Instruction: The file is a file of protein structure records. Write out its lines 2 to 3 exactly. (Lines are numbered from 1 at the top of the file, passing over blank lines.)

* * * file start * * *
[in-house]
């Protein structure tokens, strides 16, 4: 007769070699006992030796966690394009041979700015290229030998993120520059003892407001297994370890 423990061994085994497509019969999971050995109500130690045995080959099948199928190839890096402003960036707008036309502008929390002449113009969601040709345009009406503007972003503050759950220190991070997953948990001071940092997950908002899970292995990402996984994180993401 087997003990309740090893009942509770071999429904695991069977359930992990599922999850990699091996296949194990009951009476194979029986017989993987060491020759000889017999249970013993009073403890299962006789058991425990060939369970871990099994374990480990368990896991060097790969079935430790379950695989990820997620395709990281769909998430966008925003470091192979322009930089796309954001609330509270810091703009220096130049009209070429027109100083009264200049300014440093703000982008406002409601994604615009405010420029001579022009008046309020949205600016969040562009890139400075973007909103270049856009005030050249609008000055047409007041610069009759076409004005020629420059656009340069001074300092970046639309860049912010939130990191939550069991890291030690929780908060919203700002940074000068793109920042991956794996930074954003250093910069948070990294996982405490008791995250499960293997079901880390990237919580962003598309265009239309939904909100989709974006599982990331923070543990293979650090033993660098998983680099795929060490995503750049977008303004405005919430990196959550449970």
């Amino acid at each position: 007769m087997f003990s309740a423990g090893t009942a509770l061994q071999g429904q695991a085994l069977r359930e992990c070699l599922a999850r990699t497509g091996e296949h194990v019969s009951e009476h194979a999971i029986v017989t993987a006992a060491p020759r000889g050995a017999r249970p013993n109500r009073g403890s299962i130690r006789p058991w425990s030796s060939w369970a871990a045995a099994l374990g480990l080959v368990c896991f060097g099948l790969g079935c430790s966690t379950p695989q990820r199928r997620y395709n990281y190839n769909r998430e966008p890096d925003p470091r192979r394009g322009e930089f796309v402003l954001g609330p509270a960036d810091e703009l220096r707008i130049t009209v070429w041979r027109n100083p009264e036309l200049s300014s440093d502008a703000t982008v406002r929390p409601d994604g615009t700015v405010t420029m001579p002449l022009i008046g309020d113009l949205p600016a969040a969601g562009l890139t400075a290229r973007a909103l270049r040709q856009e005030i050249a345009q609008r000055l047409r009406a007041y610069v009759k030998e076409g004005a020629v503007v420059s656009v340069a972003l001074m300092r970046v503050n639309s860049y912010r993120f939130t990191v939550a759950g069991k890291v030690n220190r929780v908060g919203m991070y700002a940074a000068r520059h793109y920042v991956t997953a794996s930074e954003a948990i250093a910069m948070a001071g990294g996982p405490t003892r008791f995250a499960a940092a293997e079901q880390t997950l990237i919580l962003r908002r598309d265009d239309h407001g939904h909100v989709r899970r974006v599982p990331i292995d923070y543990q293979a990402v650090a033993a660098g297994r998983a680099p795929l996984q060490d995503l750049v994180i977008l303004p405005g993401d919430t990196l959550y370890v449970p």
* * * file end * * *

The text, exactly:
């Protein structure tokens, strides 16, 4: 007769070699006992030796966690394009041979700015290229030998993120520059003892407001297994370890 423990061994085994497509019969999971050995109500130690045995080959099948199928190839890096402003960036707008036309502008929390002449113009969601040709345009009406503007972003503050759950220190991070997953948990001071940092997950908002899970292995990402996984994180993401 087997003990309740090893009942509770071999429904695991069977359930992990599922999850990699091996296949194990009951009476194979029986017989993987060491020759000889017999249970013993009073403890299962006789058991425990060939369970871990099994374990480990368990896991060097790969079935430790379950695989990820997620395709990281769909998430966008925003470091192979322009930089796309954001609330509270810091703009220096130049009209070429027109100083009264200049300014440093703000982008406002409601994604615009405010420029001579022009008046309020949205600016969040562009890139400075973007909103270049856009005030050249609008000055047409007041610069009759076409004005020629420059656009340069001074300092970046639309860049912010939130990191939550069991890291030690929780908060919203700002940074000068793109920042991956794996930074954003250093910069948070990294996982405490008791995250499960293997079901880390990237919580962003598309265009239309939904909100989709974006599982990331923070543990293979650090033993660098998983680099795929060490995503750049977008303004405005919430990196959550449970």
């Amino acid at each position: 007769m087997f003990s309740a423990g090893t009942a509770l061994q071999g429904q695991a085994l069977r359930e992990c070699l599922a999850r990699t497509g091996e296949h194990v019969s009951e009476h194979a999971i029986v017989t993987a006992a060491p020759r000889g050995a017999r249970p013993n109500r009073g403890s299962i130690r006789p058991w425990s030796s060939w369970a871990a045995a099994l374990g480990l080959v368990c896991f060097g099948l790969g079935c430790s966690t379950p695989q990820r199928r997620y395709n990281y190839n769909r998430e966008p890096d925003p470091r192979r394009g322009e930089f796309v402003l954001g609330p509270a960036d810091e703009l220096r707008i130049t009209v070429w041979r027109n100083p009264e036309l200049s300014s440093d502008a703000t982008v406002r929390p409601d994604g615009t700015v405010t420029m001579p002449l022009i008046g309020d113009l949205p600016a969040a969601g562009l890139t400075a290229r973007a909103l270049r040709q856009e005030i050249a345009q609008r000055l047409r009406a007041y610069v009759k030998e076409g004005a020629v503007v420059s656009v340069a972003l001074m300092r970046v503050n639309s860049y912010r993120f939130t990191v939550a759950g069991k890291v030690n220190r929780v908060g919203m991070y700002a940074a000068r520059h793109y920042v991956t997953a794996s930074e954003a948990i250093a910069m948070a001071g990294g996982p405490t003892r008791f995250a499960a940092a293997e079901q880390t997950l990237i919580l962003r908002r598309d265009d239309h407001g939904h909100v989709r899970r974006v599982p990331i292995d923070y543990q293979a990402v650090a033993a660098g297994r998983a680099p795929l996984q060490d995503l750049v994180i977008l303004p405005g993401d919430t990196l959550y370890v449970p």